How to Build a Busy PAD Practice — Interventional Radiologists Share Their Experiences
By Beth W. Orenstein
Vol. 13 No. 11 P. 24
Obesity and diabetes are on the rise in America, which explains, in part, why physicians are seeing more cases of peripheral artery disease (PAD). Also, the population is aging, and while PAD can occur at any age, clogged or narrowed arteries in the extremities are most common in people over the age of 50. According to the Society of Interventional Radiology (SIR), PAD affects 12% to 20% of Americans older than 65.
PAD is often asymptomatic and is therefore underrecognized. Sometimes, patients attribute the pain they experience in their legs when walking or exercising or the numbness in their legs and feet to aging and don’t seek medical attention. However, PAD increases the risk of dying from heart disease and stroke and should be treated before it progresses.
PAD may be treated with lifestyle changes such as weight loss, smoking cessation, and exercise but may require angioplasty or stenting.
This scenario sets up “an excellent opportunity for interventional radiologists who are interested in treating PAD to build volume,” says James F. Benenati, MD, FSIR, medical director of the peripheral vascular laboratory at Baptist Cardiac & Vascular Institute in Miami.
“With the obesity epidemic and the aging population, the numbers of patients diagnosed with PAD will likely increase significantly, and interventional radiologists can be at the frontlines of diagnosing and triaging patients with PAD,” adds Robert Lookstein, MD, FSIR, division chief of interventional radiology at Mount Sinai Medical Center in New York.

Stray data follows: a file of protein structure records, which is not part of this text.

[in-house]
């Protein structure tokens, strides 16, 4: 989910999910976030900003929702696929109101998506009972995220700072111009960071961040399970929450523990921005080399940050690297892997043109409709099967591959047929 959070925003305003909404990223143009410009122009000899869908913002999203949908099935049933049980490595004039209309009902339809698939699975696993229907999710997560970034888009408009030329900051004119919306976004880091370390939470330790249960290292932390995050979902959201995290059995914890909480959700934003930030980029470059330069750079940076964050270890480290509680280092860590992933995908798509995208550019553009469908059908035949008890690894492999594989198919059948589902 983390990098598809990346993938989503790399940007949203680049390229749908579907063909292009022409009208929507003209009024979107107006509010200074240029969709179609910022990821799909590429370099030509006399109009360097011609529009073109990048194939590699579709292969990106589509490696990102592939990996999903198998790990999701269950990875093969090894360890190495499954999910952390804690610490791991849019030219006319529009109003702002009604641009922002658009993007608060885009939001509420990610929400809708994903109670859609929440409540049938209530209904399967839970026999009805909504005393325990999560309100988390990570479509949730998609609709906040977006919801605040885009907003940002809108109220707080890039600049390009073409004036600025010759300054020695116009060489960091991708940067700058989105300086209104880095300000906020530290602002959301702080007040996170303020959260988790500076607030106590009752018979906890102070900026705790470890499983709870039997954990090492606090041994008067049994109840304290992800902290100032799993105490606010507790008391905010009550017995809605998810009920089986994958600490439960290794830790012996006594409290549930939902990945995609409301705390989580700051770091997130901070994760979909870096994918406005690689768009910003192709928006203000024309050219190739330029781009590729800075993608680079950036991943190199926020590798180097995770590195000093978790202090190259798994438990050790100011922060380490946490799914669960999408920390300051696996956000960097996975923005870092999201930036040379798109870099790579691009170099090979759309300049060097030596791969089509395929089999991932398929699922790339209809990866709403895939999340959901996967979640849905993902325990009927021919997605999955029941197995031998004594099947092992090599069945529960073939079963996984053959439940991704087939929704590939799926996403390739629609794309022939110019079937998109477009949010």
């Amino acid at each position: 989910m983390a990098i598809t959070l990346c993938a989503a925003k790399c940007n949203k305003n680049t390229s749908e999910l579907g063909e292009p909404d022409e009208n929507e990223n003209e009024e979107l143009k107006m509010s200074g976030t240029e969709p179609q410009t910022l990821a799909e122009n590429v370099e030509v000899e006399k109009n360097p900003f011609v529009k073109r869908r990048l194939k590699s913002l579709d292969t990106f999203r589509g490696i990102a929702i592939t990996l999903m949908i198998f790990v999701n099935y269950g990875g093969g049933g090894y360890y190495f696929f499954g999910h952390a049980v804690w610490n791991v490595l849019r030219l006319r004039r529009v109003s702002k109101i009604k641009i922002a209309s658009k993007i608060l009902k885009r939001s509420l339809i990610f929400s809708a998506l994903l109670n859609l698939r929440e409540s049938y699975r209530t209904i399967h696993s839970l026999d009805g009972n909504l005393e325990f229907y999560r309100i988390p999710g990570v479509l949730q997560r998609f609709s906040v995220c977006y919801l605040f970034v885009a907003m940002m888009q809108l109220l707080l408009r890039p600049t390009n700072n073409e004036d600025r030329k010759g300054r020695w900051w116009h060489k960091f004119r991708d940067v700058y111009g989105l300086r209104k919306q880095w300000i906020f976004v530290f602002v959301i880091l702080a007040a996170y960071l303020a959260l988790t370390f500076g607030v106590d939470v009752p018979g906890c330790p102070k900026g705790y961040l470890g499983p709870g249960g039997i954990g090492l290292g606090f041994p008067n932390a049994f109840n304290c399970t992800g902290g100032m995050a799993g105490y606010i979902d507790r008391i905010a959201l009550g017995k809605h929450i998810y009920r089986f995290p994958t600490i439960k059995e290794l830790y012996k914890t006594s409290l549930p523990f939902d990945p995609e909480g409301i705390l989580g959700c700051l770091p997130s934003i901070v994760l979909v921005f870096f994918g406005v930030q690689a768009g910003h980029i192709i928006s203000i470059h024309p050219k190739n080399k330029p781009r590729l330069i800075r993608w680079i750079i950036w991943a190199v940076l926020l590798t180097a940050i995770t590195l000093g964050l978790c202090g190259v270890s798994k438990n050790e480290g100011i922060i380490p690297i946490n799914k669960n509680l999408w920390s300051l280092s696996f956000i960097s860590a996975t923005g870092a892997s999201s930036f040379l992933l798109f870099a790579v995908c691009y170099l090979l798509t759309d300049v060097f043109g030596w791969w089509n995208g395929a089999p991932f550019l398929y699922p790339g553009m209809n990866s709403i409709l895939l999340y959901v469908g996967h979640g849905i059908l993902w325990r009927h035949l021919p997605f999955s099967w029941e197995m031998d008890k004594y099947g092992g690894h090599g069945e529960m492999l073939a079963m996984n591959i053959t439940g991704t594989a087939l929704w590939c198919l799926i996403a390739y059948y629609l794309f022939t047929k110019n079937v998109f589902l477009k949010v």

However, Benenati and Lookstein warn that interventional radiologists can’t hang a sign announcing they treat PAD and expect patients to fill their waiting rooms. Interventional radiologists who want to build a busy PAD practice must take several steps, including actively marketing their skills to referring physicians and accepting the clinical responsibility for patients before and after their procedures.
Interventional radiologists who want to build endovascular practices have to “go after” patients, says Mahmood K. Razavi, MD, director of the department of clinic trials at Vascular and Interventional Specialists of Orange County, California. In the past, many interventional radiologists could rely on their hospital to generate business for them but not anymore. “You need to go and develop a patient base and mold your practice the way you want it,” he explains.
Marketing includes identifying and establishing a rapport with the physicians who are most likely to identify patients with PAD. These include general practitioners, family practice physicians, internal medicine specialists, endocrinologists, cardiologists, and podiatrists. “They may be used to sending their PAD patients to cardiologists or vascular surgeons for treatment,” Benenati says. “But you can, with work, build a rapport with these physicians and have them think of you first.”